Barbara hardened her heart. Just because someone wasn’t sleeping well didn’t mean he merited her assistance. Maybe the guy had a guilty conscience. Or stayed up all night gambling and chasing women.
She hoped he hadn’t come to her in search of some kind of magical treasure to get him out of debt. That might have worked on occasion in the old days, back in the dark green, mysterious forests of Mother Russia, when Baba Yagas were more inclined to play along with the fairy tales people told about them. Not anymore though, and definitely not her. He was going to have to really need her help, or she’d turn him into a toad and go drink that beer.
“Hey,” she said, possibly a touch more forcefully than she’d intended to, based on the way the guy flinched. “I’m guessing you wanted to talk to me, since you’ve followed me back here three days in a row. Were you ever planning to get out of that truck?”
The man eyed her dubiously, and looked even less encouraged by the sight of the large canine sitting at her feet, long pink tongue lolling, and just a hint of steam curling out of his nostrils. But after a minute he shut off the engine and opened the door. For all his hesitation, once he was in front of her, he straightened up and pulled his shoulders back, as if gathering his courage. A couple of inches over her five foot ten, he wore a clean blue shirt over jeans that actually looked like they’d been ironed. One hand gripped a small box.
Barbara raised a dark eyebrow, but didn’t say anything. She’d gone as far as she was going to—the next step was up to him.
Ivan Dmetriev tried not to stare, but it was difficult. The woman in front of him was nothing like he’d been expecting. His babushka, his father’s mother, had often told him tales from the land where she’d been born. DeKalb, Illinois had a large Russian community, and after church on Sundays their tiny parlor had always been filled with diminutive elderly women with musical voices. They drank strong, dark tea from his babushka’s battered silver samovar, filling the air with their chatter about grandchildren, and the inferiority of the local produce compared to the fruits from home, and sometimes, if he was lucky, frightening stories about the witch, Baba Yaga.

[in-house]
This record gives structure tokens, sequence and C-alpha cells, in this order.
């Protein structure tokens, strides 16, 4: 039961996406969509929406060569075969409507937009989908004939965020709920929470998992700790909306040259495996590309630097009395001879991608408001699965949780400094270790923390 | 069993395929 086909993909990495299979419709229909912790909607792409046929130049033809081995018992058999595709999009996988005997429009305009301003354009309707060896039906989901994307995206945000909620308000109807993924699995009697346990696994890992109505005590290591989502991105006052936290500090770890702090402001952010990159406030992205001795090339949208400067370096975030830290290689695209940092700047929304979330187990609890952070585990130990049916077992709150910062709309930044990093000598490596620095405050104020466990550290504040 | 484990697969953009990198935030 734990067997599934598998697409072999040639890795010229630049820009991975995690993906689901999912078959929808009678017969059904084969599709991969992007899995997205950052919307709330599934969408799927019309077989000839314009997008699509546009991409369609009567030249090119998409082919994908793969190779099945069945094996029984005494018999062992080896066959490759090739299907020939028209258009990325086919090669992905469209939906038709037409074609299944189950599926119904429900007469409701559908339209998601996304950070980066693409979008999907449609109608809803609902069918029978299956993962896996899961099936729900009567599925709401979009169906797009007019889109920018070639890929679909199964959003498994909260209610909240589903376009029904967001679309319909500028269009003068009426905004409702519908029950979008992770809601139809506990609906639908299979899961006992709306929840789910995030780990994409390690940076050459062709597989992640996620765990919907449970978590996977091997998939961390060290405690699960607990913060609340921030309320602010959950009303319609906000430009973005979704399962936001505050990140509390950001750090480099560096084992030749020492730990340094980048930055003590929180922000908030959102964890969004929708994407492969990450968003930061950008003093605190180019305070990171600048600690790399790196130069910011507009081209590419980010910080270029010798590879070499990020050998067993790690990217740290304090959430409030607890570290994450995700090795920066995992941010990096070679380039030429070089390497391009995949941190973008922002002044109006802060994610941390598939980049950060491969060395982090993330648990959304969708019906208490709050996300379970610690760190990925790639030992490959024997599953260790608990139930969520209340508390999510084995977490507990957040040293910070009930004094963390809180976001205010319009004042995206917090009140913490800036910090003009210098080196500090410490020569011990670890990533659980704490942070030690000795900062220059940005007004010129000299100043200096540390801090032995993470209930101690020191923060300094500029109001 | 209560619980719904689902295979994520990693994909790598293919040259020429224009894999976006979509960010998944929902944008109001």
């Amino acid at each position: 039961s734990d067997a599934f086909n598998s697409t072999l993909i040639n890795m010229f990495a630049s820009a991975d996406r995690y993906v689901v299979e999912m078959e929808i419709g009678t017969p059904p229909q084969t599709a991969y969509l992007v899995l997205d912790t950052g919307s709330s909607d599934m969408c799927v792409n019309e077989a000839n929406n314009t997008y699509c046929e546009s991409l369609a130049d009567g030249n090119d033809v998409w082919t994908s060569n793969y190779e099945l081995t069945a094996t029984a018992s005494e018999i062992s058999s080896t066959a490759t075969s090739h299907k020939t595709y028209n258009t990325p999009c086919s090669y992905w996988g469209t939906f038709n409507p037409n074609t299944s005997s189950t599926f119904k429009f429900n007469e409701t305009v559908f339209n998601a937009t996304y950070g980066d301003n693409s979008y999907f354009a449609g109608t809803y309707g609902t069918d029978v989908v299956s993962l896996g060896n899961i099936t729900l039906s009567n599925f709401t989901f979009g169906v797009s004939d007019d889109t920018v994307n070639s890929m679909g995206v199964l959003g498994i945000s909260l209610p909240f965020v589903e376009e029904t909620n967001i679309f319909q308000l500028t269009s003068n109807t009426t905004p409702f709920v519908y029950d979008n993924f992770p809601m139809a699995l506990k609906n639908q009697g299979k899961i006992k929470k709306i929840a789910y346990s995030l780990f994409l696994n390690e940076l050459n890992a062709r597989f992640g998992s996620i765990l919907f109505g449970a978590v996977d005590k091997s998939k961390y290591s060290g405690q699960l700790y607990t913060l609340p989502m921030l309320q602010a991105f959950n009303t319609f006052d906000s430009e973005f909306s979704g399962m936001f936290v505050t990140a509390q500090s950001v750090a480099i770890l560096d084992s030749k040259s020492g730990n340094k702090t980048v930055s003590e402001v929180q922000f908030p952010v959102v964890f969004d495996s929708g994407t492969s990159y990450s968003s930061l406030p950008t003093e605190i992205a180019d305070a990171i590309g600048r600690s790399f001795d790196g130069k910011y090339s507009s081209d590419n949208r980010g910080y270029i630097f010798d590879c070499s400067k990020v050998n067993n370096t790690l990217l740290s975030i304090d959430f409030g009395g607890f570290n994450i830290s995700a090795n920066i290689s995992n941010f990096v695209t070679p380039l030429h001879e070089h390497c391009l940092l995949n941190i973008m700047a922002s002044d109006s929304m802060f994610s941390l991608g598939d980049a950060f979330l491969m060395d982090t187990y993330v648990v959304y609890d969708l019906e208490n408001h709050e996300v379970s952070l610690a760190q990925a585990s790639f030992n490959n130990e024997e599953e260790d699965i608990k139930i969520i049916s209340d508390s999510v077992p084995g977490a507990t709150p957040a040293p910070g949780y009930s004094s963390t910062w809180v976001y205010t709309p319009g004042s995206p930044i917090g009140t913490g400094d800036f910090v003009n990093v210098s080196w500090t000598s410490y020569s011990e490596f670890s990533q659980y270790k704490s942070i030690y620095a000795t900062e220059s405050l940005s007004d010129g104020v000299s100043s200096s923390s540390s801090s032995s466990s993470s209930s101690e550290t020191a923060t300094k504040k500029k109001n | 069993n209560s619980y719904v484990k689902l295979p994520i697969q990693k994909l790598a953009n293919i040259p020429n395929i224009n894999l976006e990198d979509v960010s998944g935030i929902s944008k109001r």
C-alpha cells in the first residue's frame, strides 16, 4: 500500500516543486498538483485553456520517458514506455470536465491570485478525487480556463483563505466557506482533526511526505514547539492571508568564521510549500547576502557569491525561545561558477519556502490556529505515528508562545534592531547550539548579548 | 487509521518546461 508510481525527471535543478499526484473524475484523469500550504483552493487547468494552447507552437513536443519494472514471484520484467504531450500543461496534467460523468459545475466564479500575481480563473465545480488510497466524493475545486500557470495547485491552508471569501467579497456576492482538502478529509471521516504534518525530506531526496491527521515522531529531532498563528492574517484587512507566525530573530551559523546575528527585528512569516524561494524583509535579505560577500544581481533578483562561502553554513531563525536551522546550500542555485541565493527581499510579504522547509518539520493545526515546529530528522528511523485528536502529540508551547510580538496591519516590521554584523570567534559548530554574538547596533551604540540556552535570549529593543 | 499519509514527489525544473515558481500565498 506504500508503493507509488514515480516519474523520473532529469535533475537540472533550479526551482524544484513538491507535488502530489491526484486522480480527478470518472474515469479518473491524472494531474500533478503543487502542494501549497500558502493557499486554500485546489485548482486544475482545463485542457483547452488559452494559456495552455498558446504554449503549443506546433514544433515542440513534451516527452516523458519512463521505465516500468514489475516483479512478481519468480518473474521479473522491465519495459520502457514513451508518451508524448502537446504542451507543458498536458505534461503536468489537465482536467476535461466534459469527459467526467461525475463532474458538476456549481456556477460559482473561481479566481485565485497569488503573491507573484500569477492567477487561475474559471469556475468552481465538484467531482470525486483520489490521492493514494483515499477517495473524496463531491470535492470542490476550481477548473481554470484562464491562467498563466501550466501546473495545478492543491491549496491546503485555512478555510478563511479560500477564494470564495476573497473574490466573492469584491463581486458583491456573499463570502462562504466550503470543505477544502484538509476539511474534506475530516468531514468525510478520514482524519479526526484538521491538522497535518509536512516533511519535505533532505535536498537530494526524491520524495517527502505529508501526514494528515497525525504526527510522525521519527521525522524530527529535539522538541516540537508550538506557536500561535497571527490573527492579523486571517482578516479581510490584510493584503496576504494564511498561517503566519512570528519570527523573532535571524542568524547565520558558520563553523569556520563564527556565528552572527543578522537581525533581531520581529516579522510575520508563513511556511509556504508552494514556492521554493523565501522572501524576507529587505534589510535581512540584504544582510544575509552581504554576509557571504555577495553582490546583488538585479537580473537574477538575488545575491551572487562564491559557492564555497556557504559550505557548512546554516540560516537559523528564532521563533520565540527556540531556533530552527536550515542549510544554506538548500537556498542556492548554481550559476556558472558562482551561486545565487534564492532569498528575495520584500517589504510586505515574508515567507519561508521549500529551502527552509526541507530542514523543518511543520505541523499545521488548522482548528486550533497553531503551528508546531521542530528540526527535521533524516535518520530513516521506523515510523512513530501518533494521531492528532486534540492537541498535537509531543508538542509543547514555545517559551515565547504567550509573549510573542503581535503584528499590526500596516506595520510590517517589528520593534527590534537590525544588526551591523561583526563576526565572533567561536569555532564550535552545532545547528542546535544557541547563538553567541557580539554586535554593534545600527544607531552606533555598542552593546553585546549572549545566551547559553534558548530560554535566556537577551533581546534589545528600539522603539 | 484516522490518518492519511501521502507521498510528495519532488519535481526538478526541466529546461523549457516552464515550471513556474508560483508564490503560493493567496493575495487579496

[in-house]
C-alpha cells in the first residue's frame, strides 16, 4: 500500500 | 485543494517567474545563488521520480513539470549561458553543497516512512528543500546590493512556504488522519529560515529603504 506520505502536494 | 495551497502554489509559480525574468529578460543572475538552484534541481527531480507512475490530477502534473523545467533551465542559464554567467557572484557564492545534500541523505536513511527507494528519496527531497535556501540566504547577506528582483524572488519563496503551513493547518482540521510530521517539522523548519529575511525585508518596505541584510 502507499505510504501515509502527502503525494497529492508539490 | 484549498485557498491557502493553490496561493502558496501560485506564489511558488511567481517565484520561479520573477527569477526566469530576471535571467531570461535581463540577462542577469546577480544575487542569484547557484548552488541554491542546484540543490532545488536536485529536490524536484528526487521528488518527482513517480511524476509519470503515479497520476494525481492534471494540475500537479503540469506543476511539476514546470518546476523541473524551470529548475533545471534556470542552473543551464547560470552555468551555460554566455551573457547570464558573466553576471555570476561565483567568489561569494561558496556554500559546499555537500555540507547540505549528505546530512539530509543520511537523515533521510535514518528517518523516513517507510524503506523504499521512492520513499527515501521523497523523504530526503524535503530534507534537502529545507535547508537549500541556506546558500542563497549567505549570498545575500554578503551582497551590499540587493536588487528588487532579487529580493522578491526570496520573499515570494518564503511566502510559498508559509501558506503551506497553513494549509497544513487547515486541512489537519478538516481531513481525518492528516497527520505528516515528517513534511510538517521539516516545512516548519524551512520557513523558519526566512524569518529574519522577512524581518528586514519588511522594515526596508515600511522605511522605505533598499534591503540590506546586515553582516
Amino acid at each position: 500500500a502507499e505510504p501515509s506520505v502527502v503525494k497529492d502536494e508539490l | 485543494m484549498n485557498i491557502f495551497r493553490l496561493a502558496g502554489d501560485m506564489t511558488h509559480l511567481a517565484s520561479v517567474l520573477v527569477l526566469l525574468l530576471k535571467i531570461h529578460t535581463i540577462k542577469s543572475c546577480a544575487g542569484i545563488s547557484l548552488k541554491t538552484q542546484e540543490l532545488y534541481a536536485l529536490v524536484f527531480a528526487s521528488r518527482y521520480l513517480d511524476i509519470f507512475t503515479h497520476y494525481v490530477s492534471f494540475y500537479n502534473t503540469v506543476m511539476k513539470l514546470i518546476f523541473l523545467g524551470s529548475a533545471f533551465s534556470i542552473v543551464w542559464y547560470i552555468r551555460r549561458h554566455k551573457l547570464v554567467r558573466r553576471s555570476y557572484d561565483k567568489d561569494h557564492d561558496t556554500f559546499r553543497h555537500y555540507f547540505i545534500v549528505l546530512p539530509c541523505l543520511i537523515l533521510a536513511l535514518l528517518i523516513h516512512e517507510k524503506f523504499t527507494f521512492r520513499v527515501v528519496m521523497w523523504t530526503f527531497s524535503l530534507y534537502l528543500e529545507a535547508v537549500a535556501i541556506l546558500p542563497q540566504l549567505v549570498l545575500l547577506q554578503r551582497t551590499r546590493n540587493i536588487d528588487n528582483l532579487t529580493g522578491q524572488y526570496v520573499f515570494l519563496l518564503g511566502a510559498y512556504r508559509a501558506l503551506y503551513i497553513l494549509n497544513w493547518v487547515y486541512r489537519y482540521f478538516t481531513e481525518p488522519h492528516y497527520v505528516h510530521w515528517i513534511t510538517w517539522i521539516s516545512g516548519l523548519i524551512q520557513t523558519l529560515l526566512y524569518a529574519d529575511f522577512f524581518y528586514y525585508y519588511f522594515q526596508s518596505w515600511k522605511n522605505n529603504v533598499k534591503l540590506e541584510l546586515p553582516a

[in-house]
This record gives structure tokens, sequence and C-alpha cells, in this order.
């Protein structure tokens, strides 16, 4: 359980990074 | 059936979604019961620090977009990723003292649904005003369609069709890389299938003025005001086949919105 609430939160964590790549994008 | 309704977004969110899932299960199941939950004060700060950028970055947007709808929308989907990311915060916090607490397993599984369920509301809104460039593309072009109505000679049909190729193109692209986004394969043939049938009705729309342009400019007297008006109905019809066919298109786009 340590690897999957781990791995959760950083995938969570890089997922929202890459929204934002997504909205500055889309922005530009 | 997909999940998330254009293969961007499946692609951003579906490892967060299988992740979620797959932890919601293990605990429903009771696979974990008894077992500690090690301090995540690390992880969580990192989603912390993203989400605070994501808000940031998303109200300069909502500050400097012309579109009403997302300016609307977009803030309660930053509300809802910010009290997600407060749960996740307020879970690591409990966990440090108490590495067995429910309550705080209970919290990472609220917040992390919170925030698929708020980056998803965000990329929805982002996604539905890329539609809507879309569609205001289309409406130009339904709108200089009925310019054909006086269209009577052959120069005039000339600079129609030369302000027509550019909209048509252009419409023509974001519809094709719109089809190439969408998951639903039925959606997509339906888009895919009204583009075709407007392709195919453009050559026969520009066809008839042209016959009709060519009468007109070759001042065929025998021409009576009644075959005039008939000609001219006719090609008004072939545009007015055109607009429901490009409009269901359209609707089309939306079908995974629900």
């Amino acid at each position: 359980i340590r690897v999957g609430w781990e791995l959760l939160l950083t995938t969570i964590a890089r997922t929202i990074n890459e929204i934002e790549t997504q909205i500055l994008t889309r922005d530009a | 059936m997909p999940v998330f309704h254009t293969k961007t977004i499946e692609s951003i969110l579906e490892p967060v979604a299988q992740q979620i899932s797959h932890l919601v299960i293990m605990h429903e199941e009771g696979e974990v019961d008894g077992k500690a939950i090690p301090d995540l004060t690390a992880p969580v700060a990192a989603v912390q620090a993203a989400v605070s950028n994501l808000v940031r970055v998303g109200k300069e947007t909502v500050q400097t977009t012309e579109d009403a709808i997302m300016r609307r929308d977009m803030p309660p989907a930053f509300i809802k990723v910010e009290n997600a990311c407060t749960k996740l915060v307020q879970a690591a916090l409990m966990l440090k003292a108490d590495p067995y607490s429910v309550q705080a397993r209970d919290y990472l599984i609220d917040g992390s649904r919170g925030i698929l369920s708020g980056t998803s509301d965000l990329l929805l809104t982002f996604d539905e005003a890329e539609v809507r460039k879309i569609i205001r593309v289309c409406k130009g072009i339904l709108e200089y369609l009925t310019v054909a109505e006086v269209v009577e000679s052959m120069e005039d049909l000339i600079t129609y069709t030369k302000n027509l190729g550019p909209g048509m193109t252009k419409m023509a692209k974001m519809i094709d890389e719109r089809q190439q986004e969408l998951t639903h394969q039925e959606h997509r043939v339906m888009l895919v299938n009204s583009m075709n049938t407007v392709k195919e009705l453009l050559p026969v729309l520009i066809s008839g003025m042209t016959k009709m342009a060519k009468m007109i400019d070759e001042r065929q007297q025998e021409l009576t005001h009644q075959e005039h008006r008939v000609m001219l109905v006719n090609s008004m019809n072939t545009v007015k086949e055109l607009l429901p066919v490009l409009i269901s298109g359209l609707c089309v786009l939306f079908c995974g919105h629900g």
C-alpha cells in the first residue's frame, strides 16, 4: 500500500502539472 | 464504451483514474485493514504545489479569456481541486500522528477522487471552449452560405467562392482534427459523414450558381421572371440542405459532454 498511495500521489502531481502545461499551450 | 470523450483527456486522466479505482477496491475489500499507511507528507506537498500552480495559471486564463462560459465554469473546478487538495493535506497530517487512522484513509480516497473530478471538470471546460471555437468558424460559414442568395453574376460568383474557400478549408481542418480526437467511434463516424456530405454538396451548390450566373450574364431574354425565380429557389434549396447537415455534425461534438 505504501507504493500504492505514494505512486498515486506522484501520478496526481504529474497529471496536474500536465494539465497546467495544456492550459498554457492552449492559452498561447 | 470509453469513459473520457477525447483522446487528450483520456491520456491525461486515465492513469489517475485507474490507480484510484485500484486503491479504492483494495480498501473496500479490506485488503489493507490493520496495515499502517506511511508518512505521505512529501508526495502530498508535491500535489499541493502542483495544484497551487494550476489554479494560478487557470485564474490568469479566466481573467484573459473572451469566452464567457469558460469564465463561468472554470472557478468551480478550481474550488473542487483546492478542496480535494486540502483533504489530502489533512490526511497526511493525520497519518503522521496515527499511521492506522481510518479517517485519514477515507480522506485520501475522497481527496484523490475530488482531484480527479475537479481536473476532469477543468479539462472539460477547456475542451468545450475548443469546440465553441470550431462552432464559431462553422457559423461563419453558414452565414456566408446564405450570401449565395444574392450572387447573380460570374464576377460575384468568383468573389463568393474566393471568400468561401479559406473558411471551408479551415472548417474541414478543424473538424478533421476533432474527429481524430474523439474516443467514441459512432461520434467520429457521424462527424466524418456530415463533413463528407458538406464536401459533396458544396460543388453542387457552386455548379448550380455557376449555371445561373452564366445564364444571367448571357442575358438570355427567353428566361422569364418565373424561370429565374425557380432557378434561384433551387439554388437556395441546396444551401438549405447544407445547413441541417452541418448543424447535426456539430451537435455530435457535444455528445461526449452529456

How he’d loved those stories as a child. Such a magical, frightening figure, the sometimes wicked, sometimes wise Baba Yaga, with her iron teeth and up-curving pointy chin, and her long nose that always sniffed out the truth. When the babushkas told the tales, their creaky voices lowered to spooky whispers as the night came creeping inward past the lace curtains, he could almost see the witch flying through the air in her enchanted mortar and pestle, and see the wooden hut in which she lived racing around the forest on its giant chicken legs.
So at first he laughed when his grandmother had pulled him aside last week and told him that the stories were real. That the Baba Yagas were real, too. Powerful witches living among (although often apart from) regular human beings, their ancient magical homes and transportation transformed into modern versions, but their roles mostly unchanged throughout the years.
Ivan’s initial thought was that perhaps his beloved babushka was finally feeling her years and losing her grip on reality. Especially when she’d informed him, seated in stately upright grace on the carved wooden chair that made her look like a shrunken but regal queen, that in her younger days back in Russia, she had met one of these legendary witches.
“You should have seen me,” his grandmother said, pride clear in her strongly accented words. “I wasn’t scared at all. Well, not much, at any rate, for all that the Baba Yaga was a fierce and ugly creature. Sparks flew from her eyes and set the leaves around us to smoldering. When she gnashed her teeth, it made a sound like boulders falling down a hill. Oh, she was a fearsome sight. But I was on a quest, and I was young and beautiful, and full of the courage that comes from being in love.”
“Grandmother,” Ivan had said, trying to be soothing, “I’m sure that you met an old woman in the woods. But it can’t have been the Baba Yaga. She’s just a tale, told to scare small children.”
His babushka snorted. “And how do you know she is just a tale, my darling Ivanenka? Do you know everything there is to know? I do not think so.” She patted his face with a feathery touch. “Have I ever lied to you? No, I have not. So when I tell you that I met a Baba Yaga, then this too you must believe.”
Against his will, Ivan had believed. His grandmother told him a story as remarkable as any of the ones he’d listened to as a small, wide-eyed child. A story of how her love (his grandfather!) had gotten lost in the woods, and how the not-quite-wicked witch had made his babushka do three impossible tasks before leading her to the bear pit he’d fallen into.
But thankfully, the ending was a happy one. His grandmother had been reunited with her beloved, and the Baba Yaga had been so impressed by the young girl’s bravery that she’d promised her a favor, whenever she needed it.